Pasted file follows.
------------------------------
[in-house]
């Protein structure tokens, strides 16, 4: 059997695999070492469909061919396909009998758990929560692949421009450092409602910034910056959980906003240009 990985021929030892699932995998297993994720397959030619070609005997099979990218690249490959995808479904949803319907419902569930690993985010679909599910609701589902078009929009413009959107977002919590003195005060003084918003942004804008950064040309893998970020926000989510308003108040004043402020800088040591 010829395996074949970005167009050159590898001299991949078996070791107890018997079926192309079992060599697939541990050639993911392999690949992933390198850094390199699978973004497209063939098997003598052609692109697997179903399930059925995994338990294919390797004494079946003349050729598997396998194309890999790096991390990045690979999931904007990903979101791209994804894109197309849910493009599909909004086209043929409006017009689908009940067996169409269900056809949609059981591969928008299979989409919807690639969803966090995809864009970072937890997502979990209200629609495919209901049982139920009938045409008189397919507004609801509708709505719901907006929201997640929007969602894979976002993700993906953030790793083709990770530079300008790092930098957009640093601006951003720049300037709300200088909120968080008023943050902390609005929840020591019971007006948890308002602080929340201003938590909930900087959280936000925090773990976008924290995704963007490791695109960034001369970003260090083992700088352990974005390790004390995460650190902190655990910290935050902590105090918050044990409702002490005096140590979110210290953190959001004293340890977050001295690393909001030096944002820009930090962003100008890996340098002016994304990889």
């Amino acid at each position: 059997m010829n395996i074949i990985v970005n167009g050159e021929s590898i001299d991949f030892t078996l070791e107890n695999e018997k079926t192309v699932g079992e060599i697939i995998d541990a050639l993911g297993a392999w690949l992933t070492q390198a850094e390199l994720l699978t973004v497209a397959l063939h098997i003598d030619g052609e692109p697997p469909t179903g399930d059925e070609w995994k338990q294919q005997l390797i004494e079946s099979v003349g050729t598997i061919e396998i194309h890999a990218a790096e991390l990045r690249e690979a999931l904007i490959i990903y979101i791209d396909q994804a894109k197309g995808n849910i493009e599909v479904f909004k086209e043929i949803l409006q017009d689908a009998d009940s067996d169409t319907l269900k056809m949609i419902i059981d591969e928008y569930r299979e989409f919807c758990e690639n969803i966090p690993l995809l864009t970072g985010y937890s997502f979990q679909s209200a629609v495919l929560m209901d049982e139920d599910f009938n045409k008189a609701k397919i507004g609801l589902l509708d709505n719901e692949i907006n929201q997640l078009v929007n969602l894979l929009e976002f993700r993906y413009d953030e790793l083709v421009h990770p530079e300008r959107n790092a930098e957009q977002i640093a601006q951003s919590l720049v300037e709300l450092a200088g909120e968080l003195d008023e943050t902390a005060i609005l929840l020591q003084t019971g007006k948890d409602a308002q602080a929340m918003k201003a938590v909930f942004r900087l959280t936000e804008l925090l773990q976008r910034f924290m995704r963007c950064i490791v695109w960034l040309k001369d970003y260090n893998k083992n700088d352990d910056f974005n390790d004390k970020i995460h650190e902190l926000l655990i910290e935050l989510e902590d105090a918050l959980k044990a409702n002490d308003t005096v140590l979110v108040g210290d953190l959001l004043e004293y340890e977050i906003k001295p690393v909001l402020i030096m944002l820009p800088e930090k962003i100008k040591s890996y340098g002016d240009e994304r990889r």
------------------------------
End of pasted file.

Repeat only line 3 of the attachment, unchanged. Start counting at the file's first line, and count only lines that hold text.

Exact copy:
């Amino acid at each position: 059997m010829n395996i074949i990985v970005n167009g050159e021929s590898i001299d991949f030892t078996l070791e107890n695999e018997k079926t192309v699932g079992e060599i697939i995998d541990a050639l993911g297993a392999w690949l992933t070492q390198a850094e390199l994720l699978t973004v497209a397959l063939h098997i003598d030619g052609e692109p697997p469909t179903g399930d059925e070609w995994k338990q294919q005997l390797i004494e079946s099979v003349g050729t598997i061919e396998i194309h890999a990218a790096e991390l990045r690249e690979a999931l904007i490959i990903y979101i791209d396909q994804a894109k197309g995808n849910i493009e599909v479904f909004k086209e043929i949803l409006q017009d689908a009998d009940s067996d169409t319907l269900k056809m949609i419902i059981d591969e928008y569930r299979e989409f919807c758990e690639n969803i966090p690993l995809l864009t970072g985010y937890s997502f979990q679909s209200a629609v495919l929560m209901d049982e139920d599910f009938n045409k008189a609701k397919i507004g609801l589902l509708d709505n719901e692949i907006n929201q997640l078009v929007n969602l894979l929009e976002f993700r993906y413009d953030e790793l083709v421009h990770p530079e300008r959107n790092a930098e957009q977002i640093a601006q951003s919590l720049v300037e709300l450092a200088g909120e968080l003195d008023e943050t902390a005060i609005l929840l020591q003084t019971g007006k948890d409602a308002q602080a929340m918003k201003a938590v909930f942004r900087l959280t936000e804008l925090l773990q976008r910034f924290m995704r963007c950064i490791v695109w960034l040309k001369d970003y260090n893998k083992n700088d352990d910056f974005n390790d004390k970020i995460h650190e902190l926000l655990i910290e935050l989510e902590d105090a918050l959980k044990a409702n002490d308003t005096v140590l979110v108040g210290d953190l959001l004043e004293y340890e977050i906003k001295p690393v909001l402020i030096m944002l820009p800088e930090k962003i100008k040591s890996y340098g002016d240009e994304r990889r």